Nashville, TN

FifthForward Communications Director on meaningful conversations during COVID-isolation

Lenny Schumacher
Nick Fewings/Unsplash

NASHVILLE, TN — The pandemic has put a halt to a lot of things, from sports events, music events, political elections in some parts of the world. Sometimes, it even leads to riots.

Yet, during this seemingly never-ending tumultuous event, everyone needs to appreciate what they do—even when it is just writing a letter to make someone happier.

Susan W. Sizemore, Communications Director of the FiftyForward program, shared her thoughts about writing a letter to rekindle a conversation with an old friend. She also shared her thoughts about restoring a memory with her sister.

Late in April, she discovered how letters could impact lives during the pandemic. Reaching out to others now is especially important as everyone needs to practice social distancing more than ever before.

Ms. Sizemore then told a story about a friend of her father, whom she met in cardiac rehab. She said that her dad's newfound friend brought him companionship, lots of laughs as well as some decadent desserts.

Then, Ms. Sizemore kept in touch with her father's friend even after her dad's passing. So, to rekindle the relationship, Ms. Sizemore recently decided to sent her father's friend a note in March to see how she was doing since the friend provided a point-of-view that she missed as a person working in the senior sector.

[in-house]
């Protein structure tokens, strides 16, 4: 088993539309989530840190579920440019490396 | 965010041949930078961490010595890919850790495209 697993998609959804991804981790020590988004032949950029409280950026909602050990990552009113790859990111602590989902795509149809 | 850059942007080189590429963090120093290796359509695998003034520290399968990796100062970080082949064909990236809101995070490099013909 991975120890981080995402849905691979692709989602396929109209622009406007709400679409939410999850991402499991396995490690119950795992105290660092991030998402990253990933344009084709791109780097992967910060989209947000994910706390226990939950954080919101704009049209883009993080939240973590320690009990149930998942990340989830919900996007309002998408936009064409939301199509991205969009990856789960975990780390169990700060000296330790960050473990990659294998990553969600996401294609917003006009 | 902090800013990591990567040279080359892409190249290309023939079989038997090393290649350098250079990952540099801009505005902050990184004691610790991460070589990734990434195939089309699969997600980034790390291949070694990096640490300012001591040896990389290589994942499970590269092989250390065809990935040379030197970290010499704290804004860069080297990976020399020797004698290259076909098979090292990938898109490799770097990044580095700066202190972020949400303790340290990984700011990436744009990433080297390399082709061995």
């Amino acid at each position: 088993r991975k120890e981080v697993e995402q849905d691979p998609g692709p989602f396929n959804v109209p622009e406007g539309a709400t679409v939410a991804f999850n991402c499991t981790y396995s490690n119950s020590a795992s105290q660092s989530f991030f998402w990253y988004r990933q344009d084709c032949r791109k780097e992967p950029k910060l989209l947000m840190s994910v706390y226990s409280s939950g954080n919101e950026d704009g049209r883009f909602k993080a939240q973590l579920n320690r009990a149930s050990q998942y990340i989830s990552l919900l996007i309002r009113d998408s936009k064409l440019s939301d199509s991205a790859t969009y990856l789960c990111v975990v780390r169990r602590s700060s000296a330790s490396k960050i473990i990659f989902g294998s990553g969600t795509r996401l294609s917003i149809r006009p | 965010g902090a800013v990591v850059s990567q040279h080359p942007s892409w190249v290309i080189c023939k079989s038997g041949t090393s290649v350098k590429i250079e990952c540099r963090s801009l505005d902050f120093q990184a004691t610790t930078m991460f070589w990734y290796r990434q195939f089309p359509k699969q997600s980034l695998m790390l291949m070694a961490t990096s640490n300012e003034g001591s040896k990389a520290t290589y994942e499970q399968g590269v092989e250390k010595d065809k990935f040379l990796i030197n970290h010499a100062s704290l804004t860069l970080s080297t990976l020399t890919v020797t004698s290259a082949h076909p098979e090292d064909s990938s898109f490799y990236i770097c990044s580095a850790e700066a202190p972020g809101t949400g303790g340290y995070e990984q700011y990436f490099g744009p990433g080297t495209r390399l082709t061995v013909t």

Two weeks later, a perfectly penned letter arrived at Ms. Sizemore's home. Inside that letter, she saw tones of isolation, seclusion, and fear, which is not uncommon to older people yet becoming so common during the pandemic. The friend also wrote about getting Meals on Wheels and shared how much it helps her during the hard times.

Ms. Sizemore then said that now more than ever, everyone needs to reach out to others. She said a call or Zoom is fine, but so is sending a simple card, note, or letter to recount details of daily life.

She also recounts a letter to her sister about her unborn son back in 1991. In that letter, she told her story about her pregnancy and relived the sense of pride and ownership about protecting another human being.

She wasn't surprised when the letter surfaced before Mothers' day and couldn't wait to share it with her son, who is 28, celebrating Mothers' day from a distance.

Ms. Sizemore believes that even in the darkest hours, people need to connect. Written correspondence, phone calls, Zoom, Facebook, Facetime, or online programs can be used to bring people together and create a sense of connection. She also encourages people to start writing a letter and having phone calls to rekindle their memories.

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